But even Gaddis does not quite credit the peculiarity of this development. To say that Bush is an unlikely heir to Wilson is an understatement. His father—who courted Beijing, left Saddam Hussein ruling in Baghdad, and likened the bombardment of Sarajevo to a “hiccup”—was as much a “realist” in his approach to foreign policy as any President in recent history. And many of those to whom the younger Bush looked for advice, including Condoleezza Rice, came from his father’s team. In the presidential campaign of 2000, Bush showed no sign of deviating from the paternal legacy except (as I have already noted) in the direction of being consistently less mindful of the world. In his debates with Al Gore, he differentiated his approach from that of the Clinton administration by suggesting that he would be more restrained and would focus more narrowly on the “national interest,” making sure that America behaved as a “humble nation”—a pledge that the editorialists at the New York Times would recall wistfully in writing about this new strategy paper. So detached was Bush from foreign policy in the first months of his presidency that, despite the requirements of the law, he neglected altogether to submit a national-security strategy in 2001.
But of the many things that changed on September 11, 2001, few seem to have changed more dramatically than the worldview of George W. Bush. Besides, if Bush has not always been a Wilsonian, neither, it must be said, was Woodrow Wilson. When world war broke out in 1914, Wilson championed American neutrality. In the early stages of the conflict, according to the later testimony of his Secretary of State Robert Lansing, Wilson’s “attitude toward evidence of German atrocities in Belgium and toward accounts of the horrors of submarine warfare” was that “he would not read of them and showed anger if the details were called to his attention.” It took Wilson three years to conclude that America must “spend her blood and her might for the principles that gave her birth and happiness and the peace which she has treasured.”
The backgrounds of these two Presidents were quite different, although both drew on a deep Protestant faith. But in pursuit of his responsibility for the nation’s safety, each was moved by hard experience from a policy of trying to keep trouble at arm’s length to one of intense engagement, aiming to safeguard America by deploying American power to make the world safer.
For his part, President Bush has also faced squarely, as did none of his predecessors, the deep political sickness in the greater Middle East out of which grew the specific danger that manifested itself on September 11. On the scale developed by Freedom House, on which 1 means most free and 7 means least free, the median score of the 22 Arab states is 5.5, while the median for all the world’s other nations is 2.5. (Iran, not Arab but a part of the same political culture, scores a miserable 6.) The UN’s own Arab Human Development Report, itself compiled by a team of Arab intellectuals, concludes that this region suffers from critical deficits of freedom, women’s empowerment, and “human capabilities and knowledge relative to income.” Although the Arab world is far richer than sub-Saharan Africa, it scored appreciably worse on the UN report’s measures of freedom and other social goods.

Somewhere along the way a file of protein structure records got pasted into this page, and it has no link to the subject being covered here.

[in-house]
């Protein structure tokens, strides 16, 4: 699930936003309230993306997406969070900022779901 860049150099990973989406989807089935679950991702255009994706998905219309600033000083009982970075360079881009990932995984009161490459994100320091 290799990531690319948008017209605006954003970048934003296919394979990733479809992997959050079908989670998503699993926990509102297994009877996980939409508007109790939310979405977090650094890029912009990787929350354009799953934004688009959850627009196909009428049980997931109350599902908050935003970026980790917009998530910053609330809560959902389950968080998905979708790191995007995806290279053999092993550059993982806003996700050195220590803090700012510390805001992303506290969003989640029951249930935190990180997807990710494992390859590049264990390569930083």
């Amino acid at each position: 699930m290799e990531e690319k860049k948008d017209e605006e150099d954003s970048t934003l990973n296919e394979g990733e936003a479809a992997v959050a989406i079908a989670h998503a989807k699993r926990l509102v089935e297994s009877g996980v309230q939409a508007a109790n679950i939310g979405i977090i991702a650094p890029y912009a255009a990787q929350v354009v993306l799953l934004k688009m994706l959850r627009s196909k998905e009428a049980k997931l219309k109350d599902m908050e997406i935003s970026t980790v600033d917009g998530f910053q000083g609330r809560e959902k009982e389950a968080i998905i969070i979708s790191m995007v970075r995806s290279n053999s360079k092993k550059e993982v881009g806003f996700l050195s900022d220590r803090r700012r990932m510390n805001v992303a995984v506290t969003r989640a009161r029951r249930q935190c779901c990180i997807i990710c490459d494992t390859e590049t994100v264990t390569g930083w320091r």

What all of these barometers mean, in less euphemistic terms, is that this is a region characterized by paranoia, apocalypticism, tyranny, and violence, a region where differences are settled by the sword. Societies that behave this way internally can hardly be relied upon to settle issues with the outside pacifically.
Bush’s predecessors accepted the political culture of the Middle East as a given to which America had to adapt. Clinton hosted Yasir Arafat more often than any other foreign leader; Bush senior was especially close to the Saudis; Ronald Reagan traded arms for hostages with Iran; and Jimmy Carter paid fawning visits to the Syrian dictator Hafez al-Assad. But September 11 seems to have convinced George W. Bush that another approach is needed. Although he has taken every occasion to stress that our enemy is not Islam, he has decided nonetheless to try to transform the Middle East. Thus, as his administration prepares for war in Iraq, all talk of “exit strategies,” once a centerpiece of Republican thinking and the very chef d’oeuvre of his Secretary of State, Colin Powell, has vanished, while officials across Washington bone up on the history of the American occupation of Japan.